This course presents the structural organization and correlated function of the microanatomy of the human body. Since the cell is the basic element of all tissues, particular attention is paid to aspects of molecular and cell biology. New methods for studying structure and function are discussed. Lectures incorporate aspects of gross anatomy, embryology, histophysiology and histopathology to establish a foundation of integrated knowledge. In the laboratory, students study structural aspects by viewing prepared microscope slides and related electron micrographs. Several lectures are devoted to the clinical aspects of special topics in Cell Biology and Histology. Open to Ph.D. students only. Lectures: 52 hrs, Laboratory-Conference: 70 hrs. Letter-graded. Students cannot apply credit for both CELL 1420 and CELL 1320, 1330 to their degree requirements.

CELL 2110 Developmental Neurobiology (3 credits) Dr. Sharma
(Previously offered as 175.3)

This course is intended to present up-to-date information on various aspects of the developing nervous system. Specific lectures will review the historical aspects followed by the recent status of each problem. The 3rd hour will be devoted to the discussion of one or two specific papers in the subject. Lectures: 3 hrs/wk. Letter-graded.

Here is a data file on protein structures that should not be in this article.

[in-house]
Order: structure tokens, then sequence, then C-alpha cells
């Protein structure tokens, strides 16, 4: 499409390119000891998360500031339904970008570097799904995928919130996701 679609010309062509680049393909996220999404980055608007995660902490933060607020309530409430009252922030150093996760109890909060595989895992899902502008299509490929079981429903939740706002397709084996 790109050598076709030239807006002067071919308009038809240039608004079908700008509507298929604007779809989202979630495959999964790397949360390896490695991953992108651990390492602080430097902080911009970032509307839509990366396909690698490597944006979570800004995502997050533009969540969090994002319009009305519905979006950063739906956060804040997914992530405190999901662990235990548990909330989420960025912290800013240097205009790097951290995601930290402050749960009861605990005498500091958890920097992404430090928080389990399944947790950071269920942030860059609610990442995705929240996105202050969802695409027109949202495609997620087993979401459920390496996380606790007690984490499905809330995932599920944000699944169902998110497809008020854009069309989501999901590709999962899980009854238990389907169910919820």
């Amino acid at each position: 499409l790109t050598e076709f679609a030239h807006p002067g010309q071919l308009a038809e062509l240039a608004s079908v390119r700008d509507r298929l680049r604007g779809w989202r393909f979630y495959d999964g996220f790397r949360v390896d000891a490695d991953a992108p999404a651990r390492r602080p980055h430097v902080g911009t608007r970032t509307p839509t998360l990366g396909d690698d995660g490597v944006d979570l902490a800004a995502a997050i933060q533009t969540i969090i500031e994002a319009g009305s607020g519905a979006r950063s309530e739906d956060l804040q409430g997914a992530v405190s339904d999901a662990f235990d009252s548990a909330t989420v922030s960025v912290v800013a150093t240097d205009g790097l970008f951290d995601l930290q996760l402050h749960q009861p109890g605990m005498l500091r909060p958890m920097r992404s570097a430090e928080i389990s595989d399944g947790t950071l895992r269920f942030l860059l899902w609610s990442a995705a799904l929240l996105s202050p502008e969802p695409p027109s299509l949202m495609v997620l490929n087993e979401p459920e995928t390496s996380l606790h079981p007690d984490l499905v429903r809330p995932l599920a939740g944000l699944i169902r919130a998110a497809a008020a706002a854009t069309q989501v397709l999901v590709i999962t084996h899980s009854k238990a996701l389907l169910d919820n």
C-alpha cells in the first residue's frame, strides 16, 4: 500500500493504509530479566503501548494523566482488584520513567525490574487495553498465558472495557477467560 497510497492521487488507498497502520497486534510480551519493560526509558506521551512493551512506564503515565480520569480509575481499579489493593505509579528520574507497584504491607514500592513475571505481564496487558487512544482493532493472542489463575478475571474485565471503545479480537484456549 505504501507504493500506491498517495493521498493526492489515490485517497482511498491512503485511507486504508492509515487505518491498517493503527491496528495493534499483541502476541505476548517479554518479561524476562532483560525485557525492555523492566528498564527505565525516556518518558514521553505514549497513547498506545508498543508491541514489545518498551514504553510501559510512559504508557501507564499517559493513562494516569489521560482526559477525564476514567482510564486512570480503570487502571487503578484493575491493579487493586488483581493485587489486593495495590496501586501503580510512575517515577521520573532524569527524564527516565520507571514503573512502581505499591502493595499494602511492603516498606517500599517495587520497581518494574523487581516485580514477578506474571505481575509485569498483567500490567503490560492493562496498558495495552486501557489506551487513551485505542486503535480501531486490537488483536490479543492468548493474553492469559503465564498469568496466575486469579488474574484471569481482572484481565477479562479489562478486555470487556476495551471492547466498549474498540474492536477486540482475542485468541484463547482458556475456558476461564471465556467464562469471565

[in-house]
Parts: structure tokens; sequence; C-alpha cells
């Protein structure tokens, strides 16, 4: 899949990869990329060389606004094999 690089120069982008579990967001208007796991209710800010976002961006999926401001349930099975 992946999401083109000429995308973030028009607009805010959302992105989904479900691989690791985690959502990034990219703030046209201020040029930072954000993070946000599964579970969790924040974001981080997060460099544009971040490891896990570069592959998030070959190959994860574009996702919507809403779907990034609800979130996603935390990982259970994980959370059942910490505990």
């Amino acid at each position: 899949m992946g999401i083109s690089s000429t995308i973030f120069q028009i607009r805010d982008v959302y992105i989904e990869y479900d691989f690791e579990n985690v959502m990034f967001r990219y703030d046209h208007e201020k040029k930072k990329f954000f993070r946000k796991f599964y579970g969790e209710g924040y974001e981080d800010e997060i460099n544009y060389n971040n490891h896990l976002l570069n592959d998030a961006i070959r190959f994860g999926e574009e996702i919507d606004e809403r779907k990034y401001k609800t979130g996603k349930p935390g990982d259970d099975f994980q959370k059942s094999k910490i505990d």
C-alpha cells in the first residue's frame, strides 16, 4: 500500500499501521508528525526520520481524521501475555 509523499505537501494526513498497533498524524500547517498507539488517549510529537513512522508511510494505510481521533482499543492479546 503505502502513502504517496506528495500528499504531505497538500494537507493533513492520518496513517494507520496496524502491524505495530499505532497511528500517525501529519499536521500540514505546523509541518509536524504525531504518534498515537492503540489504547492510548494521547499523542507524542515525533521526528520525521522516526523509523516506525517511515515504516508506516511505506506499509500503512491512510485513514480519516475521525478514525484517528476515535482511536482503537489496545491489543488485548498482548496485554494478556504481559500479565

CELL 2120 Developmental Biology (2 credits) Dr. Newman and Staff
(Previously offered as 184.2)

Topics in molecular and cell biology of developing and regenerating systems. Subjects include fertilization, cell differentiation, chromatin structure and function, molecular control of gene expression, cellular pattern formation, neuronal specificity, the extracellular matrix, and the cellular basis of morphogenetic movements. Lectures: 2 hrs/wk. Letter-graded.

CELL 3110 Cytokines (2 credits) Dr. Sehgal (Spring in alternate years)
(Previously offered as 185.2)

This course covers the structure and function of cytokines such as the interleukins, interferons, and cellular growth factors. Emphasis will be on a consideration of cytokines involved in the host reaction to infection and injury, in B and T cell proliferation and in hematopoictic cell differentiation. Lectures: 2 hrs/wk. Letter-graded. Prerequisites: CELL 1360 and BIOC 1250.

CELL 8010 Journal Club (1 credit) Dr. Drakontides
(Previously offered as 191.1)

Students present and critically discuss current papers in a selected area. Seminar: 1hr/wk. Pass/Fail. May be taken multiple times.

CELL 8020 Research Seminar (1 credit) Dr. Drakontides
(Previously offered as 190.1)

The student presents a seminar in his/her own field of interest and attends the weekly seminars presented by invited guests, faculty members and students. Seminar: 1 hr/wk. Pass/Fail. May be taken multiple times.

CELL 8100 Current Topics in Cell Biology and Neuroscience (2 credits)
Dr. Etlinger and Staff (Fall and Spring)
(Previously offered as 194.2)

Areas at the "cutting edge" of modern biology are studied at an advanced level through lectures, students’ presentations and critical discussions. Two to four topics are covered each semester. Topics include but are not limited to the following: Receptor mediated endocytosis, growth factors and ocogenes, ubiquitin and cellular function, interaction of extracellular matrix with normal and transformed cells, regeneration of muscle and nerve, neuronal plasticity in visual systems, neurobiology of learning, molecular basis of cell cycle, molecular basis of signal transduction, programmed cell death. Seminar: 2hrs/wk. Letter-graded.

Teaching Assistance in Departmental Courses CELL 8310 Gross Anatomy
CELL 8320 Histology-Cell Biology
CELL 8330 Neural Science